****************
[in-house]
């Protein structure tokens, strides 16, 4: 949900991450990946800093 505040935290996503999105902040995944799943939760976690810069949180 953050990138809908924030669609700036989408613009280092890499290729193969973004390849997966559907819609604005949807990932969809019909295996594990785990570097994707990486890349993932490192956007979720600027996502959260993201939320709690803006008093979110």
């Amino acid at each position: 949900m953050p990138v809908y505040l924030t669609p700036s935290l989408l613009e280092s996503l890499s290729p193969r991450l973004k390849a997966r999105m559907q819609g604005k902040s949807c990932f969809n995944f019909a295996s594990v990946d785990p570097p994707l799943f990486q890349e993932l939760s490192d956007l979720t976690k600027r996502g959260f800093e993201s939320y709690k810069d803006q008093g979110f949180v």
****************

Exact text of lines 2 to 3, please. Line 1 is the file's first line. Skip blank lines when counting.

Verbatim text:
């Protein structure tokens, strides 16, 4: 949900991450990946800093 505040935290996503999105902040995944799943939760976690810069949180 953050990138809908924030669609700036989408613009280092890499290729193969973004390849997966559907819609604005949807990932969809019909295996594990785990570097994707990486890349993932490192956007979720600027996502959260993201939320709690803006008093979110």
């Amino acid at each position: 949900m953050p990138v809908y505040l924030t669609p700036s935290l989408l613009e280092s996503l890499s290729p193969r991450l973004k390849a997966r999105m559907q819609g604005k902040s949807c990932f969809n995944f019909a295996s594990v990946d785990p570097p994707l799943f990486q890349e993932l939760s490192d956007l979720t976690k600027r996502g959260f800093e993201s939320y709690k810069d803006q008093g979110f949180v």